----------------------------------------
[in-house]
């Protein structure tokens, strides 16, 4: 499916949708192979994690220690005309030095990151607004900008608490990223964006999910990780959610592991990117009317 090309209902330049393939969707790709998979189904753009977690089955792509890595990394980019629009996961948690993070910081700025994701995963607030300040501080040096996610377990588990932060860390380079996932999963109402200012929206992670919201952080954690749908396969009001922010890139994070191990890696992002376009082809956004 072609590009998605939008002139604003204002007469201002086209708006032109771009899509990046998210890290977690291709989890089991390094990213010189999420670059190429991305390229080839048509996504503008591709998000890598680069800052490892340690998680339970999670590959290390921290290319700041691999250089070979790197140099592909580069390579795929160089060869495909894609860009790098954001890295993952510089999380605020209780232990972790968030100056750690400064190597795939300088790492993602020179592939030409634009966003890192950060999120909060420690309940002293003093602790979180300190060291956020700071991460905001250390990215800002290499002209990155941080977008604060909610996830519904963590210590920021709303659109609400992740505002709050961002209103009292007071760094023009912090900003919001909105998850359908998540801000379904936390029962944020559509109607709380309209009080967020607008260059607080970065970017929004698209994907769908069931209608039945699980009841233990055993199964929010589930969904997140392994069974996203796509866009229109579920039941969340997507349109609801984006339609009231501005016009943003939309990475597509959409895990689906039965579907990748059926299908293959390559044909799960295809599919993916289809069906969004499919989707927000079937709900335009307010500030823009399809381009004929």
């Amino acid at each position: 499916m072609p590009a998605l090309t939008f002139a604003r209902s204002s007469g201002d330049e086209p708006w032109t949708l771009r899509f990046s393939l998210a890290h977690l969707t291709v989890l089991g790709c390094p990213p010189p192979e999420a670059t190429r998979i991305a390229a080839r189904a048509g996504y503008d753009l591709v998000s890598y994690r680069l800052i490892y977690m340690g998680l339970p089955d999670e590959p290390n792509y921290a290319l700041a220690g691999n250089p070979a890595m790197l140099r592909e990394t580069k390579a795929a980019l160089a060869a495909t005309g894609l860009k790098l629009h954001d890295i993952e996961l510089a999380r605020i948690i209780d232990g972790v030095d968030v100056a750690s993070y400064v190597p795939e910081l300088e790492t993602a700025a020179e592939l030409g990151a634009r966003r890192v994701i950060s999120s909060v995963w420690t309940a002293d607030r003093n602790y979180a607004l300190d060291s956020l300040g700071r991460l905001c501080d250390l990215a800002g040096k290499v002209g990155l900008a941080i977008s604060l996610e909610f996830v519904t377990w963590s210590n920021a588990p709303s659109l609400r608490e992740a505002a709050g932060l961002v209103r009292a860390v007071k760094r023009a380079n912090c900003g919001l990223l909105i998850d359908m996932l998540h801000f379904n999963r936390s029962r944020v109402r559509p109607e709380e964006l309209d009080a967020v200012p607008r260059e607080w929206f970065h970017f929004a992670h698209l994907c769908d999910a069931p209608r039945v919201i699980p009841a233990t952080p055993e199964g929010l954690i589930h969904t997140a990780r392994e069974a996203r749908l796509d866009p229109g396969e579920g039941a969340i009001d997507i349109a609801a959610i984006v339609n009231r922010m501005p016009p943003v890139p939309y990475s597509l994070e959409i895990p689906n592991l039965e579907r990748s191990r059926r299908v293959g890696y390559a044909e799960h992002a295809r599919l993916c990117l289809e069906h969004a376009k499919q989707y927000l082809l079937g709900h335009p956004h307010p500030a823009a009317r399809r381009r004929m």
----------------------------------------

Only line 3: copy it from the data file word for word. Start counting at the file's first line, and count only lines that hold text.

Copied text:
């Amino acid at each position: 499916m072609p590009a998605l090309t939008f002139a604003r209902s204002s007469g201002d330049e086209p708006w032109t949708l771009r899509f990046s393939l998210a890290h977690l969707t291709v989890l089991g790709c390094p990213p010189p192979e999420a670059t190429r998979i991305a390229a080839r189904a048509g996504y503008d753009l591709v998000s890598y994690r680069l800052i490892y977690m340690g998680l339970p089955d999670e590959p290390n792509y921290a290319l700041a220690g691999n250089p070979a890595m790197l140099r592909e990394t580069k390579a795929a980019l160089a060869a495909t005309g894609l860009k790098l629009h954001d890295i993952e996961l510089a999380r605020i948690i209780d232990g972790v030095d968030v100056a750690s993070y400064v190597p795939e910081l300088e790492t993602a700025a020179e592939l030409g990151a634009r966003r890192v994701i950060s999120s909060v995963w420690t309940a002293d607030r003093n602790y979180a607004l300190d060291s956020l300040g700071r991460l905001c501080d250390l990215a800002g040096k290499v002209g990155l900008a941080i977008s604060l996610e909610f996830v519904t377990w963590s210590n920021a588990p709303s659109l609400r608490e992740a505002a709050g932060l961002v209103r009292a860390v007071k760094r023009a380079n912090c900003g919001l990223l909105i998850d359908m996932l998540h801000f379904n999963r936390s029962r944020v109402r559509p109607e709380e964006l309209d009080a967020v200012p607008r260059e607080w929206f970065h970017f929004a992670h698209l994907c769908d999910a069931p209608r039945v919201i699980p009841a233990t952080p055993e199964g929010l954690i589930h969904t997140a990780r392994e069974a996203r749908l796509d866009p229109g396969e579920g039941a969340i009001d997507i349109a609801a959610i984006v339609n009231r922010m501005p016009p943003v890139p939309y990475s597509l994070e959409i895990p689906n592991l039965e579907r990748s191990r059926r299908v293959g890696y390559a044909e799960h992002a295809r599919l993916c990117l289809e069906h969004a376009k499919q989707y927000l082809l079937g709900h335009p956004h307010p500030a823009a009317r399809r381009r004929m």